Baltimore City Health Department Offers Comment to CDC’s Proposed 2016 Guideline for Prescribing Opioids


BALTIMORE, MD (January 13, 2016)– Baltimore City Health Department (BCHD) officials issued a letter this week providing comment to the Centers for Disease Control and Prevention’s (CDC) Proposed 2016 Guideline for Prescribing Opioids for Chronic Pain. This is the latest effort from BCHD to combat and ultimately end opioid use disorders abuse and overdose.

“In Baltimore City, we have declared opioid abuse a public health emergency. Though there is much that can be done on the city and state levels, we know that we cannot end the nation’s opioid epidemic without the support of and guidance from our federal partners,” said Baltimore City Health Commissioner Dr. Leana Wen. “We commend the CDC’s efforts to encourage best practices for prescribing, and applaud their continued efforts to bring greater national attention to this public health crisis.”

CDC issued the draft guideline in December 2015 to provide recommendations about opioid prescribing for primary care providers, and sought public comment closing today.

In the letter, BCHD supported CDC’s proposed guidelines to:

  • Encourage providers to offer naloxone to patients when patients  who show signs of increased risk for opioid overdose;
  • Expand review for a patient’s history of controlled substance prescriptions;
  • Increase availability of and support for evidence-based treatment; and
  • Change prescribing standards to move away from offering opioids as the first-line treatment for chronic pain.

Additionally, BCHD encouraged the CDC to include recommendations to:

  • Expand funding and availability of on-demand addiction treatment services;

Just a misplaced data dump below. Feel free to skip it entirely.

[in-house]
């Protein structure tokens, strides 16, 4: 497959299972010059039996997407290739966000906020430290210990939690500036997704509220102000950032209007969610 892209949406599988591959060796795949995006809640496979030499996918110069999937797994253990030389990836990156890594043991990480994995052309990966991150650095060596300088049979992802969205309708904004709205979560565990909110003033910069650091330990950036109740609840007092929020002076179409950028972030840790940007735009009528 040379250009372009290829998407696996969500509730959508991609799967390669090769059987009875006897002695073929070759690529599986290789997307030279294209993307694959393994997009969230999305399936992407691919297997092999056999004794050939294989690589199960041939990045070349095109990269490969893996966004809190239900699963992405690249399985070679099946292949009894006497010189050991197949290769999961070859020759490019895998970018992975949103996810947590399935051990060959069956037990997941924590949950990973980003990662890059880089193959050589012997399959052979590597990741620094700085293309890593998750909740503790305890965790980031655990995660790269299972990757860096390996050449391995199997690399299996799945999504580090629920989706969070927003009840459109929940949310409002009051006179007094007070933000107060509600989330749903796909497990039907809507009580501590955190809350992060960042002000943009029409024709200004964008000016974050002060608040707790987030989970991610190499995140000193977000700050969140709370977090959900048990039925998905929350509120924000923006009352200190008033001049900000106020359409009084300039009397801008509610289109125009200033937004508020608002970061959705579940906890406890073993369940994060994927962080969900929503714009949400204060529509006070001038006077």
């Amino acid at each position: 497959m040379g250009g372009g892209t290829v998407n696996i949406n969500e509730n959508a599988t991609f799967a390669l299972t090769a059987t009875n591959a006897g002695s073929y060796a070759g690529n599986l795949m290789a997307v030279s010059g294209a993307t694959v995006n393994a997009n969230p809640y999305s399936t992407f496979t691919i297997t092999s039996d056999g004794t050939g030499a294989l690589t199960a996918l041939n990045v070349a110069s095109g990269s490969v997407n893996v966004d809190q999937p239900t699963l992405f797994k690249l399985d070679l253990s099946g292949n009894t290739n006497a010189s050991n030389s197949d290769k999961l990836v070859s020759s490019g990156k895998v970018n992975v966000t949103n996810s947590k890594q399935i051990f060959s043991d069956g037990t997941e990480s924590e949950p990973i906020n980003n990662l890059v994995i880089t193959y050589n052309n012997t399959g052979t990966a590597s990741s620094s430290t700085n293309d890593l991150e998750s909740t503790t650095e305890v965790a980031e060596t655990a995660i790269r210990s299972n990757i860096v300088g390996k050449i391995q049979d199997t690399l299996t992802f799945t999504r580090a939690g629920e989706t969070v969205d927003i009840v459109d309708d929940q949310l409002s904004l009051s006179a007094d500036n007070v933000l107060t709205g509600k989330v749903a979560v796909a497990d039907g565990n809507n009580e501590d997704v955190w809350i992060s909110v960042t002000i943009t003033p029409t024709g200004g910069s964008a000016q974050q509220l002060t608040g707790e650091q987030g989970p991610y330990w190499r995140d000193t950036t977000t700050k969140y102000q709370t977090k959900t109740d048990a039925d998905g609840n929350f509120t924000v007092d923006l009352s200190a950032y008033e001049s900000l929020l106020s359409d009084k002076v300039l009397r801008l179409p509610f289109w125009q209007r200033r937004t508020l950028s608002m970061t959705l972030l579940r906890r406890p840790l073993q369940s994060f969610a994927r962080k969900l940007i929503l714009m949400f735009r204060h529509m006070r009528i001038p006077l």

• Monitor and regulate the price and availability of naloxone; and
  • Advocate for a national stigma-reduction and opioid-awareness campaign.

These proposals were based on BCHD’s three-pronged framework to fight addiction and overdose in Baltimore through:

1) Preventing deaths from overdose and save the lives of people suffering from addiction:

In one of the most aggressive opioid overdose prevention campaigns across the country, Dr. Wen has taken a number of steps to expand access to the opioid overdose antidote, naloxone to those at-risk of experiencing an opioid overdose in Baltimore City, including issuing a “Standing Order” approved by the Maryland State Legislature in October 2015 enabling Dr. Wen to prescribe naloxone for all of Baltimore City’s 620,000 residents, and leading a citywide effort to expand the use of naloxone, training more than 7,000 residents in 2015.

2) Increasing access to quality and effective on-demand treatment and provide long-term recovery support:

Understanding that stopping overdose is only the first step in addressing addiction, Baltimore City has taken several actions to expand adequate access to on-demand treatment, including launching a 24/7 Crisis, Information, and Referral (CI&R) phone line that offers immediate access to trained professionals regarding substance use and mental health crisis calls, services, and treatment information; acquiring $3.6 million in funding to build a community-based Stabilization Center that will offer a more effective way to address public intoxication; and expanding hiring of community-based peer recovery specialists; and universal screening hospitals for addiction in our hospitals

3) Increasing addiction education and awareness for the public and for providers, in order to reduce stigma and encourage prevention and treatment:

In coordination with partners, the Baltimore City Health Department has launched two public education campaigns: “” and “Bmore in Control” designed to educate the public and providers on the disease of addiction and how communities must work more closely together play a role in preventing addiction and saving lives.

Last month, Dr. Wen testified before the United States Senate Committee on Health, Education, Labor and Pensions (HELP) to offer her perspective on the opioid epidemic affecting millions across the country, and to propose suggestions to improve federal policies to combat and ultimately end opioid use disorders abuse and overdose.

“We look forward to the release of the final CDC guideline, which will be a valuable tool in educating providers about the important role they play in addressing the opioid epidemic,” added co-author Adrienne Breidenstine, BCHD and Behavioral Health System Baltimore’s Director of Opioid Overdose Prevention & Treatment. “By offering safer opioid prescribing practices, we will be able to further combat the disease of addiction in our communities.”

The full letter is available at:

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